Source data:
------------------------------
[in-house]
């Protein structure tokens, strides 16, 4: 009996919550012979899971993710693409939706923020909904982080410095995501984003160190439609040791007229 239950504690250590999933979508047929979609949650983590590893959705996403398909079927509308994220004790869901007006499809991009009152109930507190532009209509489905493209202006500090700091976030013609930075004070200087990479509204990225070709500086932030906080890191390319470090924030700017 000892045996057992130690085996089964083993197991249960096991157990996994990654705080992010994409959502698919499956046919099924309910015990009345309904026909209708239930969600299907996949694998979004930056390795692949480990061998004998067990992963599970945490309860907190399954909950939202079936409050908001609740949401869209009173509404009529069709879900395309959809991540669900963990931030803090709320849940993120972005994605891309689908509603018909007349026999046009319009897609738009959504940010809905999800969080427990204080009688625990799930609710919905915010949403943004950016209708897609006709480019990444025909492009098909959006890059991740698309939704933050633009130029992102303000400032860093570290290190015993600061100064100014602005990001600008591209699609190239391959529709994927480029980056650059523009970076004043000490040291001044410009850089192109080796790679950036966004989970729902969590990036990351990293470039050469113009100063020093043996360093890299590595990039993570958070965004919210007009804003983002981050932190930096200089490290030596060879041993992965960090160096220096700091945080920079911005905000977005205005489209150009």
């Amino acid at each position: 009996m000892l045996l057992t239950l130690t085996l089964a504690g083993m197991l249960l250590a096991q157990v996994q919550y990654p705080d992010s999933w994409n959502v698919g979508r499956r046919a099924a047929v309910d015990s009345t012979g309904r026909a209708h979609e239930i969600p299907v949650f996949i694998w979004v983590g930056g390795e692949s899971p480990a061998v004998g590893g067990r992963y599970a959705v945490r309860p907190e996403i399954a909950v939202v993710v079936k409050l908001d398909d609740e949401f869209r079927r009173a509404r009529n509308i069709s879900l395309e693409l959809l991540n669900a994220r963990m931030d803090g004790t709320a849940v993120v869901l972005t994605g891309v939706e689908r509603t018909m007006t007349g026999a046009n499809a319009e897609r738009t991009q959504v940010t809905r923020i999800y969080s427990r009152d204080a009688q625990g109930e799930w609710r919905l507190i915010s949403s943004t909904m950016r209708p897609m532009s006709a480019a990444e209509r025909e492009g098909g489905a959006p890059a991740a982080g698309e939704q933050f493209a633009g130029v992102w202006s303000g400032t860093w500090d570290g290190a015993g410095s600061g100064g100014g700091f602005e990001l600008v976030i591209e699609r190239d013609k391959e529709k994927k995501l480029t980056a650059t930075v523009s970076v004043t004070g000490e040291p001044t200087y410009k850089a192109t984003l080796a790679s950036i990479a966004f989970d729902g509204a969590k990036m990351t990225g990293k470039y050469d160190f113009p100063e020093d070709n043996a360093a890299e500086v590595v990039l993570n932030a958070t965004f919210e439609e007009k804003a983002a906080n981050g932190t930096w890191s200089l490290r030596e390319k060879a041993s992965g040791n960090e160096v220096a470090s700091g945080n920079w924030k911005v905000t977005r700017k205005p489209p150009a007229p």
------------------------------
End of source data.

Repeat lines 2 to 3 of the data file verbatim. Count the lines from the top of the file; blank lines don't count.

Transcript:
């Protein structure tokens, strides 16, 4: 009996919550012979899971993710693409939706923020909904982080410095995501984003160190439609040791007229 239950504690250590999933979508047929979609949650983590590893959705996403398909079927509308994220004790869901007006499809991009009152109930507190532009209509489905493209202006500090700091976030013609930075004070200087990479509204990225070709500086932030906080890191390319470090924030700017 000892045996057992130690085996089964083993197991249960096991157990996994990654705080992010994409959502698919499956046919099924309910015990009345309904026909209708239930969600299907996949694998979004930056390795692949480990061998004998067990992963599970945490309860907190399954909950939202079936409050908001609740949401869209009173509404009529069709879900395309959809991540669900963990931030803090709320849940993120972005994605891309689908509603018909007349026999046009319009897609738009959504940010809905999800969080427990204080009688625990799930609710919905915010949403943004950016209708897609006709480019990444025909492009098909959006890059991740698309939704933050633009130029992102303000400032860093570290290190015993600061100064100014602005990001600008591209699609190239391959529709994927480029980056650059523009970076004043000490040291001044410009850089192109080796790679950036966004989970729902969590990036990351990293470039050469113009100063020093043996360093890299590595990039993570958070965004919210007009804003983002981050932190930096200089490290030596060879041993992965960090160096220096700091945080920079911005905000977005205005489209150009």
């Amino acid at each position: 009996m000892l045996l057992t239950l130690t085996l089964a504690g083993m197991l249960l250590a096991q157990v996994q919550y990654p705080d992010s999933w994409n959502v698919g979508r499956r046919a099924a047929v309910d015990s009345t012979g309904r026909a209708h979609e239930i969600p299907v949650f996949i694998w979004v983590g930056g390795e692949s899971p480990a061998v004998g590893g067990r992963y599970a959705v945490r309860p907190e996403i399954a909950v939202v993710v079936k409050l908001d398909d609740e949401f869209r079927r009173a509404r009529n509308i069709s879900l395309e693409l959809l991540n669900a994220r963990m931030d803090g004790t709320a849940v993120v869901l972005t994605g891309v939706e689908r509603t018909m007006t007349g026999a046009n499809a319009e897609r738009t991009q959504v940010t809905r923020i999800y969080s427990r009152d204080a009688q625990g109930e799930w609710r919905l507190i915010s949403s943004t909904m950016r209708p897609m532009s006709a480019a990444e209509r025909e492009g098909g489905a959006p890059a991740a982080g698309e939704q933050f493209a633009g130029v992102w202006s303000g400032t860093w500090d570290g290190a015993g410095s600061g100064g100014g700091f602005e990001l600008v976030i591209e699609r190239d013609k391959e529709k994927k995501l480029t980056a650059t930075v523009s970076v004043t004070g000490e040291p001044t200087y410009k850089a192109t984003l080796a790679s950036i990479a966004f989970d729902g509204a969590k990036m990351t990225g990293k470039y050469d160190f113009p100063e020093d070709n043996a360093a890299e500086v590595v990039l993570n932030a958070t965004f919210e439609e007009k804003a983002a906080n981050g932190t930096w890191s200089l490290r030596e390319k060879a041993s992965g040791n960090e160096v220096a470090s700091g945080n920079w924030k911005v905000t977005r700017k205005p489209p150009a007229p």